890 BC [Further?i]
Israel Army Field Headquarters, Gibbethon, Philistia
Obadiah shot up the street giggling, “You’ll never catch me.” With Ahab on his tail, he reached the gate to headquarters. Yet, instead of pushing through, he cringed under the steel stare of a man who’d been calling, “Fish. Fresh fish.” [familiar?ii]
Ahab slammed into Obadiah. “My grandmother could catch you and knock your skinny—” He glanced up at the man and shrank into Obadiah’s shoulder.
The fish monger paid no attention to the commander’s son but fastened stern gray eyes on Obadiah. “How long you gonna sleep, kid? Wake up. You’ve got work to do.”iii
Goosebumps slid along the back of Obadiah’s neck, but he shook them off. “Who invited you?” His father would not approve such words to an adult. Swerving away, he rammed through the gate and dragged Ahab with him. Covering his ears and squeezing his eyes shut, he forced out a laugh then turned and watched through the wrought iron gate.
The man shuffled on with the basket dangling from his shoulder. “Fish. Fresh fish.”
Obadiah broke the silence. “Must have swallowed a squid.” He tugged on Ahab’s sleeve. “Sorry, but I don’t see Grandma. For once in your life, try to run.” He bent and searched the path then flourished a small white stone.
As the two friends crouched by the gate, their coal-black curls glistened in the sun. They rested fingers on the wrought-iron bars behind them and reached toward the stable door at the far end of the path.
Ahab sucked in a breath.
From his thumb and forefinger, Obadiah dangled the tiny white rock in front of Ahab.
The pebble dropped.
Obadiah dashed up the path, his sandals slapping dirt and his elbow gouging Ahab’s ribs.
A gold and white hen squawked at the approaching danger and collected her chicks into the safety of a spreading fig tree.
As the racers shot between the stable guards, Obadiah raised his chin in a victory thrust and thudded into the heavy wooden door the same moment as Ahab.
“I won. I won.” They raised their arms and pranced.
A red and brown rooster strutted from a bed of anemones, crowed twice, and swaggered with them.
One guard leaned against the stable wall while the other grunted and unlatched the door.
Obadiah inhaled the homey aromas of hay and fresh horse droppings. As he entered, smooth noses bobbed over stall doors, and a soft huh-huh-huh-huh greeted him. When the army had driven the Philistines out of town, Ahab’s father, Commander Omri, had taken this house for his headquarters and replaced the owners’ cows and donkeys with the steeds of his captains.
Ahab crowded in beside Obadiah. “I want to see that bay mare. The one from Akko. She’s mine.”
Obadiah snorted. “From Akko? That’s the one I want.”
Ahab marched straight to the seventh stall on the left, raised on tiptoe, and peeked in. “Where’d she go?”
“Oh, she’s out, sir.” A smooth-cheeked child, shorter and thinner than either visitor, stepped from the next stall and leaned a pitchfork against the wall. “The captain took her.”
“What captain?” Ahab slapped the boy then poked him in the chest, knocking him against a post. “I never said you could let anyone take that mare.” His cheeks flamed.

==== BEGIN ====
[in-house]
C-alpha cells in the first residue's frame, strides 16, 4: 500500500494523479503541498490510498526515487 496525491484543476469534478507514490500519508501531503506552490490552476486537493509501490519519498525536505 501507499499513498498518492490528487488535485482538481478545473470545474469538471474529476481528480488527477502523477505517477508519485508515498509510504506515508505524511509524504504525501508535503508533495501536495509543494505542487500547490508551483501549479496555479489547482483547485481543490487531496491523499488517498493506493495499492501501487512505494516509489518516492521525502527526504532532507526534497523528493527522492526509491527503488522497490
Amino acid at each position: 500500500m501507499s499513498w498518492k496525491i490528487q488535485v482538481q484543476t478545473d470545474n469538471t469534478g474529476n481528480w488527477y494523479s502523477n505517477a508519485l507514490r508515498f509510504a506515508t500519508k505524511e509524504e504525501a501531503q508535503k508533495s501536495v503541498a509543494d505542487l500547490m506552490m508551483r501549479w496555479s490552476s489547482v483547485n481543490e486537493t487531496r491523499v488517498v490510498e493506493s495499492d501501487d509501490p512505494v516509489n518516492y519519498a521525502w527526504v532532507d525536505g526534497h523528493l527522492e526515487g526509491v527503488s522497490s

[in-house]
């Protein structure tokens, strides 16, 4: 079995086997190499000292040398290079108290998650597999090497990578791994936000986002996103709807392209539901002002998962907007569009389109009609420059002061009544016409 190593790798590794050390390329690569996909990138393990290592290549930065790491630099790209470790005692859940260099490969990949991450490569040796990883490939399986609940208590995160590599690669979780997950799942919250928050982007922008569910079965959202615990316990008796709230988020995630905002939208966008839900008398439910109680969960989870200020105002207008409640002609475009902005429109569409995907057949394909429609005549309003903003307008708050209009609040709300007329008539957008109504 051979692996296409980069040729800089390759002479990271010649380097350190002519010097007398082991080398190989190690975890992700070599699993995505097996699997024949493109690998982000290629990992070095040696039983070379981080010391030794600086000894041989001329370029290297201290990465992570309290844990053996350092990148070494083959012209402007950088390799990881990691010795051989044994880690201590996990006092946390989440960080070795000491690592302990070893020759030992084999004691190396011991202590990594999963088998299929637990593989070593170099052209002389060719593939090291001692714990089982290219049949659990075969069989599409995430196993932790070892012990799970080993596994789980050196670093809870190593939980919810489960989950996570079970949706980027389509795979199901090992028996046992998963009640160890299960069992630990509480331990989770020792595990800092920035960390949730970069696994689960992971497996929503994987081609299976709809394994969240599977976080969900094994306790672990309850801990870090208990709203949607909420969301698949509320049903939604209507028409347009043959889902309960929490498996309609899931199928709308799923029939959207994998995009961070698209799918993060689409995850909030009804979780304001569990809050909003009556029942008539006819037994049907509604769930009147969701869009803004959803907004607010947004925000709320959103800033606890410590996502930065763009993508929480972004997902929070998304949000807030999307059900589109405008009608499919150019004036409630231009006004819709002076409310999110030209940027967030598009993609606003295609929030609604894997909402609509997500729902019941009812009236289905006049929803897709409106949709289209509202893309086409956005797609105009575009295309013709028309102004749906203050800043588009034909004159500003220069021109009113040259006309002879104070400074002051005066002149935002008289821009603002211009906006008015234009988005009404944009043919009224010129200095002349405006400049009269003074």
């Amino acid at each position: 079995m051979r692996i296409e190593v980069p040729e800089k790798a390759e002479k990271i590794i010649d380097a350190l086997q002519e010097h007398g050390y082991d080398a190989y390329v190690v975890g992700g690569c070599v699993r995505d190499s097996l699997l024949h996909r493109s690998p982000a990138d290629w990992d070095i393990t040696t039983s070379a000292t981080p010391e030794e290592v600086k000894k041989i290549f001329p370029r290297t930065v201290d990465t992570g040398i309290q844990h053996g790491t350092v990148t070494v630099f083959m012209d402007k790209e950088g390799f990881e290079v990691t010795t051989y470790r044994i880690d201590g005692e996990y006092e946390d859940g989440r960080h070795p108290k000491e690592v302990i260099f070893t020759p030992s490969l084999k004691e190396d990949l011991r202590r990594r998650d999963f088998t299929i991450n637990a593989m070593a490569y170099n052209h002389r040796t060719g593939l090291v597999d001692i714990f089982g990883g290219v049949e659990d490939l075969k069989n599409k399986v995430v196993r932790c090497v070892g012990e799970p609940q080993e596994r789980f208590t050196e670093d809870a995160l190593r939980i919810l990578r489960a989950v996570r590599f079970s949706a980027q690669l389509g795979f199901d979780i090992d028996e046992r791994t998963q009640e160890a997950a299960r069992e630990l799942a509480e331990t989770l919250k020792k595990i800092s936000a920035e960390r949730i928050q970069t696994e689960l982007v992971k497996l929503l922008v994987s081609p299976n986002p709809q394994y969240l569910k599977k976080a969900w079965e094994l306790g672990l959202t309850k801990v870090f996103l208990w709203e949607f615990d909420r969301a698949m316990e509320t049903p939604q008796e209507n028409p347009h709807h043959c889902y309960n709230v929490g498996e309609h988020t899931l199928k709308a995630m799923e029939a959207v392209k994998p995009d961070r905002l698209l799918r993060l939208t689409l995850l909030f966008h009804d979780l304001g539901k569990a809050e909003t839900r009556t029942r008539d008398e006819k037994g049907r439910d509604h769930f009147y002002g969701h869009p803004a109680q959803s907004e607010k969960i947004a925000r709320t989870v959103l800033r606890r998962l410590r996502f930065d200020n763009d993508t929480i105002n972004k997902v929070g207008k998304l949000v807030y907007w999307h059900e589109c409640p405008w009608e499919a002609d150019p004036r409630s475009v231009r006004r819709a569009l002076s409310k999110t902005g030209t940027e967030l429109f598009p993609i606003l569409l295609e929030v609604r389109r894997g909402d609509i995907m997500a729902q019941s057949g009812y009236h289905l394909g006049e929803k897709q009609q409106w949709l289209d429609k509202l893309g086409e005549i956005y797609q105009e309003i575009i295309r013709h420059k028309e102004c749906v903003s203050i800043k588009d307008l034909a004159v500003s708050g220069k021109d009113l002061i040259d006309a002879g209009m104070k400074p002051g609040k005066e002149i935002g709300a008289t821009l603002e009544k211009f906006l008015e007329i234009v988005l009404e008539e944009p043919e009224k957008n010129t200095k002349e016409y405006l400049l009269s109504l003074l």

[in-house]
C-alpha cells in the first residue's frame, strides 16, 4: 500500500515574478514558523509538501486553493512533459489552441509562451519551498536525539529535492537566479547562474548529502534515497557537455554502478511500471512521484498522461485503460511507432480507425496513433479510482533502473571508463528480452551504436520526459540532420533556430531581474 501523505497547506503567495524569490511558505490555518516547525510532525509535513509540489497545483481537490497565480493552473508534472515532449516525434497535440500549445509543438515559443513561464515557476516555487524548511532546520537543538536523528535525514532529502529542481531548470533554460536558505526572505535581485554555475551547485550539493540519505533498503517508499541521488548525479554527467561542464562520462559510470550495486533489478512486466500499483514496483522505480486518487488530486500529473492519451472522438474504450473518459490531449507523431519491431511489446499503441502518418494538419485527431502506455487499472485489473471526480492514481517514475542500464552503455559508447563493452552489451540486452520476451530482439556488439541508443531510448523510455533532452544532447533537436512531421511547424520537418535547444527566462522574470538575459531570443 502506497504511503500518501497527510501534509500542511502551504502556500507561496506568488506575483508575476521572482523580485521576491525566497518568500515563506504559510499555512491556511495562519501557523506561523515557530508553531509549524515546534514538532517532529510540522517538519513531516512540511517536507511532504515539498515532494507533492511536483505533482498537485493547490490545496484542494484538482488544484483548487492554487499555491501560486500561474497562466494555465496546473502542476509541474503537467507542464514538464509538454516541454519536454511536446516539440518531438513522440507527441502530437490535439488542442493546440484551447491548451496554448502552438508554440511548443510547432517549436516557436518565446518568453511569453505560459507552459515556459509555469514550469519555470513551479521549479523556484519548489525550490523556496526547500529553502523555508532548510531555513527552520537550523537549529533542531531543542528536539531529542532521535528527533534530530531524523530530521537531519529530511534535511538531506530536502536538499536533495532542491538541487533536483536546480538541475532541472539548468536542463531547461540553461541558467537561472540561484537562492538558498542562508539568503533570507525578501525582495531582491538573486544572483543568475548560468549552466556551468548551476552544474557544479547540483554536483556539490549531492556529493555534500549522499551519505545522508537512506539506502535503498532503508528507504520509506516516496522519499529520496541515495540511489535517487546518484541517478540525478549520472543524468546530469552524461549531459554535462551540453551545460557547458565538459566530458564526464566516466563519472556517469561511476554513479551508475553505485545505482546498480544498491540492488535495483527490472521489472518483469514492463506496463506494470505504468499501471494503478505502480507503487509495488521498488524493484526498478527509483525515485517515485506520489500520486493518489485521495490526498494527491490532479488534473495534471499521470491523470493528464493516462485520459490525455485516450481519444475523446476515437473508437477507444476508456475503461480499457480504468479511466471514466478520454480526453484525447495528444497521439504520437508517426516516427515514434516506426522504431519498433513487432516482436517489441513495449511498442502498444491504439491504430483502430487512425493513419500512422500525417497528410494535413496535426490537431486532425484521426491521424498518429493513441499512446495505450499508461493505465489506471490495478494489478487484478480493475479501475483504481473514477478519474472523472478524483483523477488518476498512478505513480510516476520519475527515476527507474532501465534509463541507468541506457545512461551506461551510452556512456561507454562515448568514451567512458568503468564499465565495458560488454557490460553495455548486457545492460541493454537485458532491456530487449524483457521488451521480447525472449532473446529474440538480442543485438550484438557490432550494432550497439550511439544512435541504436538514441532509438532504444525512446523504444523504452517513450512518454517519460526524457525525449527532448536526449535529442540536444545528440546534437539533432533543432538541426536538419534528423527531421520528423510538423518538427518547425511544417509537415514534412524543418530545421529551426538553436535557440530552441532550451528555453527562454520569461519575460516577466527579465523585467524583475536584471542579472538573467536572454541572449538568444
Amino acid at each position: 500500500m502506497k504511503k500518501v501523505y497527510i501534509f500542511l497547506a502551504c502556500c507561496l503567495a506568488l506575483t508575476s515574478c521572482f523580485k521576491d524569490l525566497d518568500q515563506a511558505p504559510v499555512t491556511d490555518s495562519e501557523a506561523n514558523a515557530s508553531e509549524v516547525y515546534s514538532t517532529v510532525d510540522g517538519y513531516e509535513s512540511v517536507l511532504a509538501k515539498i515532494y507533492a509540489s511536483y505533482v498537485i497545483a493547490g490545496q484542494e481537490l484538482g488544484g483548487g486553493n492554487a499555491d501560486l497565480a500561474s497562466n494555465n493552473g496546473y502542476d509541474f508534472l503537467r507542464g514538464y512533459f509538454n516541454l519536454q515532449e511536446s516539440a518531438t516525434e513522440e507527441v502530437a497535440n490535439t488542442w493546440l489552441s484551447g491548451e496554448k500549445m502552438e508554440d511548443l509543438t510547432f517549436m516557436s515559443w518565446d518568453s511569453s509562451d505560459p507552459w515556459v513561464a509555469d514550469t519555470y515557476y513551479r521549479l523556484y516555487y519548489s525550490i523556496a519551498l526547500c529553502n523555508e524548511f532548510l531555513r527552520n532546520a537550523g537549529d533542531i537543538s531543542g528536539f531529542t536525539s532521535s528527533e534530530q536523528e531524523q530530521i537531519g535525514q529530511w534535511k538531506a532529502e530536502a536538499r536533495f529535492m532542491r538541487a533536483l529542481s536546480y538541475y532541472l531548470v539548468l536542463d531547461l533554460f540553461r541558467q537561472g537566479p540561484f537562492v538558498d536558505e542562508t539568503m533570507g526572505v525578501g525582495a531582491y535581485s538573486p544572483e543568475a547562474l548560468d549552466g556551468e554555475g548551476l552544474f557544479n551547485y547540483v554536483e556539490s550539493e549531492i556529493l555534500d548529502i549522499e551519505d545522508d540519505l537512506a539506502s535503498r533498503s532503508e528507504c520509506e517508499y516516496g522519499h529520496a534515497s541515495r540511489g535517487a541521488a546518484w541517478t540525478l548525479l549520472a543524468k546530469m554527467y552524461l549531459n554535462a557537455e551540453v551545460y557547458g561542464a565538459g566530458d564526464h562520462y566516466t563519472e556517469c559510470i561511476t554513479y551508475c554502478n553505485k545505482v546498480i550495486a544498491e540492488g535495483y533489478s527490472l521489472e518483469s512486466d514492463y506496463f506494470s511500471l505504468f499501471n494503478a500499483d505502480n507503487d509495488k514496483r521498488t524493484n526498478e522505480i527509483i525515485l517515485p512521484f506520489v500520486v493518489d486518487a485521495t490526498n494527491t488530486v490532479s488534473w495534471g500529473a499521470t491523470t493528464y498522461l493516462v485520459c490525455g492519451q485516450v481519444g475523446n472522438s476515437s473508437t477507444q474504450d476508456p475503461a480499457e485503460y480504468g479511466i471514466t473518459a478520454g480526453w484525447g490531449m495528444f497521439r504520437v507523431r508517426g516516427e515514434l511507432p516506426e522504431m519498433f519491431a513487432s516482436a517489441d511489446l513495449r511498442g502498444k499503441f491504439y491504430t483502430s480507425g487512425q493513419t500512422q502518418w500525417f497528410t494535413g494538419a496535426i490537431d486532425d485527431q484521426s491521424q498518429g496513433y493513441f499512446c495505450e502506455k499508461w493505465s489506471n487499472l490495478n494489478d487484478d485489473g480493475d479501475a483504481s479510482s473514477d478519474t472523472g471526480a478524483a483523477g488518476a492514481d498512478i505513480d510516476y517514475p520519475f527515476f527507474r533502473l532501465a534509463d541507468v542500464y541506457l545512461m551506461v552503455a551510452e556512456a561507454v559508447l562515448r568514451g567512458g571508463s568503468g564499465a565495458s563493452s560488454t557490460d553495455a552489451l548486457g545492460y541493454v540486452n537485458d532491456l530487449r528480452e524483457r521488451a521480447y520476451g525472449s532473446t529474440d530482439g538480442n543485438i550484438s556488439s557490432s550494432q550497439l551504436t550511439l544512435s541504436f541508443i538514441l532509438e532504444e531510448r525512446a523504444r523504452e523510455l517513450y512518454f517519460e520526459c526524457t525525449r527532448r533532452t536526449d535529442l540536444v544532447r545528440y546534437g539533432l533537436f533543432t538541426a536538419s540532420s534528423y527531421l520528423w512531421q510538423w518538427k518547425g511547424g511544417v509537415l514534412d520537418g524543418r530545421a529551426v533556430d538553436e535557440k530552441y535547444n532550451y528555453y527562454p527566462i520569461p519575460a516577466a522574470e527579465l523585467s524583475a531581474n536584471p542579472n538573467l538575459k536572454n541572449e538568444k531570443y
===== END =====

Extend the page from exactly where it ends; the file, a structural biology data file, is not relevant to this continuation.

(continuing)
The stable boy stifled a whimper and wiped a dribble of blood from his nose.
Obadiah’s nostrils flared. He yanked Ahab around by the shoulder. “Pick on somebody your own size.” Heat rose in his throat.
“And you go jump in the sea.” Ahab grabbed Obadiah by the sleeve, swung him around and aimed a fist at his chin.
Obadiah ducked and grabbed Ahab’s collar. “That mare’s no more yours than she is mine.” He smashed his friend’s face with the heel of his open palm. The impact shocked his forearm, and he flailed his wrist against the pain.
Ahab grabbed at his nose then gawked at the blood in his hand. Ripping Obadiah’s robe, he screamed, “Stinking Philistine pond scum!” Ahab crunched his fist into Obadiah’s teeth.
Obadiah stumbled back and tasted blood. He touched his lips. His fingers came away bloody.
A stable guard burst in and seized Obadiah by the shoulders.
The other guard grabbed Ahab.
Ahab swatted at him. “What are you—?”
“Shush!” The guard pinched Ahab’s ear.
“Come along.” Obadiah’s guard dragged him out by the ear, past the fig tree and the thorny bougainvillea to a ladder leaning against the wall. “Up you go.”
Obadiah spluttered. “But—”
“I’m right behind you,” the guard said.
Obadiah climbed, and the moment he stepped over the parapet, the stable guard jumped off the ladder onto the walkway and latched onto his ear lobe.
Two breaths later, Ahab landed next to him in the grip of the second guard. There would be no escape for either child.
Obadiah glared, and Ahab returned the look.
Weela-wee-ooo floated in from a high branch.
But before he could glimpse the golden oriole who sang, the guard forced him into a large, cold room on the roof of the stable. “In you go.”
The door closed. Instead of the song of the oriole and the rustle of the breeze in the bougainvillea, the scrape of sandals on the stone floor echoed off smooth-cut limestone walls.
From stone benches shoved up against the walls, five bodyguards grinned at the two stable guards and their captives. Their commander had set up his office and living quarters in the rooms of the evicted owners. These five bodyguards controlled the outer office.
Ahab’s guard propelled the boy forward. “We have something to show the commander.”
The chief bodyguard disappeared into a smaller room.
Ahab squirmed. “You can’t—”
The guard twisted his ear. “Quiet.”